Camp Algona marks a decade

ALGONA – Generations of Iowans have seen the Nativity scene in Algona that was made by German prisoners near the end of World War II.

While the Nativity scene is well-known, the circumstances that brought those German prisoners to Kossuth County remained relatively unknown for decades.

A group of Algona residents set out to change that. Their efforts created the Camp Algona POW Museum, and now they’re marking its 10th anniversary.

The museum opened July 9, 2004, in a former furniture store at 114 S. Thorington St.

Since then, residents of all 50 states and several foreign countries, including Australia, Britain, Germany and Mexico, have viewed the museum’s collection.

About 2,600 people visit it each year.

“A small group of people sitting around having a cup of coffee can start big things,” Brian Connick, an Algona High School history teacher and member of the museum’s committee, said during a recent event marking the anniversary.

Mike Vogt, the curator of the Iowa Gold Star Museum at Camp Dodge in Johnston, called the museum “an exceptional resource.”

“There’s an old saying that all history is local history,” he said during the Thursday evening anniversary celebration attended by about 50 people. “And your museum here does an excellent job of exhibiting how the Algona community participated in a larger occurrence which we know as World War II.”

According to Connick, the first notion of doing something to tell the story of Camp Algona emerged in 1998. He said 1998 was “a big year for the study of World War II” thanks to the book “The Greatest Generation” by Tom Brokaw and the movie “Saving Private Ryan,” which both debuted that year.

“They brought World War II to everyone,” he said.

He said over the next couple of years there were numerous discussions about local World War II history. According to Connick, some of the key people in these early discussions, which eventually led to creating the museum, were Wes Bartlett, a leader of the Methodist Men’s Club that cares for the Nativity scene; and Dr. Jerry and Jean Shey. They were later joined by others, including Dick Schorrs, Mayor Lynn Kueck, Jerry Yocum and Vicki Mallory.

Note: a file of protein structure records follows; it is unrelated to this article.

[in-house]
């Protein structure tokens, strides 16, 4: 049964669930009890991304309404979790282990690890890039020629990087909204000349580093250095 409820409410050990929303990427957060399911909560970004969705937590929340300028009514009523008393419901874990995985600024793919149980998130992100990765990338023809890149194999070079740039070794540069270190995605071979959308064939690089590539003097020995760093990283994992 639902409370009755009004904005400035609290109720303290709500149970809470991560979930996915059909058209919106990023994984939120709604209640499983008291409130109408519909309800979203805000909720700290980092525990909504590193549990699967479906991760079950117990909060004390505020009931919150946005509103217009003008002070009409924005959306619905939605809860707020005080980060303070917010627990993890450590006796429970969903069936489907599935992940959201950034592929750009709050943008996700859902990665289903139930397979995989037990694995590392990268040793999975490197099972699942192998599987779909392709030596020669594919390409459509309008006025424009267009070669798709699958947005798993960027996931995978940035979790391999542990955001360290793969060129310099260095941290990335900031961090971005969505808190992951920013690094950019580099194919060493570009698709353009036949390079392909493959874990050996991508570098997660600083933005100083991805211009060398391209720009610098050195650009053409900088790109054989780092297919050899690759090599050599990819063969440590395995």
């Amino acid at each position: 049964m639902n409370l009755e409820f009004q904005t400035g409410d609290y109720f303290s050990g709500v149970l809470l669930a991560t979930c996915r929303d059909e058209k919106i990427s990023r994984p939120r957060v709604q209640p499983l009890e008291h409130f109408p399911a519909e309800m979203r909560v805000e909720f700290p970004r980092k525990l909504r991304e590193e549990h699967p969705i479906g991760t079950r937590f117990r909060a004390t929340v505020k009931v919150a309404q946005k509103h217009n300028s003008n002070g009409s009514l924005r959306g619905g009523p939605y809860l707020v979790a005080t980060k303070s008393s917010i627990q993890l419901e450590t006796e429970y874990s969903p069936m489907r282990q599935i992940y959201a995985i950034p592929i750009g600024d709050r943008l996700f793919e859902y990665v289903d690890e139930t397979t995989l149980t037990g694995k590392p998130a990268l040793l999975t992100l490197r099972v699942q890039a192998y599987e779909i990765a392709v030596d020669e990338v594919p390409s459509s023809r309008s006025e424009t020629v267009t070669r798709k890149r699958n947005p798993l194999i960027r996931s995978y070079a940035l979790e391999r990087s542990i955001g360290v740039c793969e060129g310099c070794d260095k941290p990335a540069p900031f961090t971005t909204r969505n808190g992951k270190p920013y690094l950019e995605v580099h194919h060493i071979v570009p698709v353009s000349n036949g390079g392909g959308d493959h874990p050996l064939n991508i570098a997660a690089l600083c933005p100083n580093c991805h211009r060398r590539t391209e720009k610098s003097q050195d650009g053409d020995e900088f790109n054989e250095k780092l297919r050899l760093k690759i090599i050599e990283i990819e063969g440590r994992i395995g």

In 2001, the people who had been talking over coffee about the history of the camp created a formal organization.

“The idea of creating a museum at that point seemed pretty distant,” Connick said.

The group focused on collecting artifacts from the camp.

“As the next couple of years progressed, it became pretty apparent to us that we had a lot of stuff, but it doesn’t do a lot of good in a fireproof safe somewhere or in the library somewhere,” Connick said. “Certainly, a museum seemed like a logical answer.”

The committee bought the Thorington Street building at a time when it seemed like it had exhausted all the possible options for finding a home for the artifacts.

For expert help in setting up the museum, the committee contacted Jennie Bailey, an exhibit designer who had worked for the State Historical Society of Iowa.

Bailey hadn’t heard of Camp Algona before, and she said Thursday that she found it “quite astounding” to learn that there was a prisoner of war camp in Iowa during World War II.

Upon entering the museum building for the first time, she immediately had concerns about the color of the carpet.

“As a designer, I thought how am I going to do World War II with teal carpeting?” she said. “That’s not going to go well with a lot of colors and themes like red, white and blue.”

The teal carpet remains in place, and Bailey said it never posed a problem with the design of exhibits.

The first display to be assembled is one on the south wall of the museum that provides an overview of Camp Algona. It includes a well-worn door that came from the camp’s guardhouse. When it was mounted on the wall, Bailey insisted on using some small pieces of moleskin to protect the door from the wires that hold it. She recalled that members of the museum committee thought that was unnecessary since the door already had plenty of scratches and dents after being in a barn for decades.

When the museum opened, its exhibits consisted of the overview of the camp, a 1941 Ford sedan painted to look like an Army staff car used at the camp and a diorama of the facility.

Displays of artwork made by the German prisoners, and tributes to the men and women from Kossuth County who served in World War II have since been added.

The Nativity scene is not part of the museum’s collection.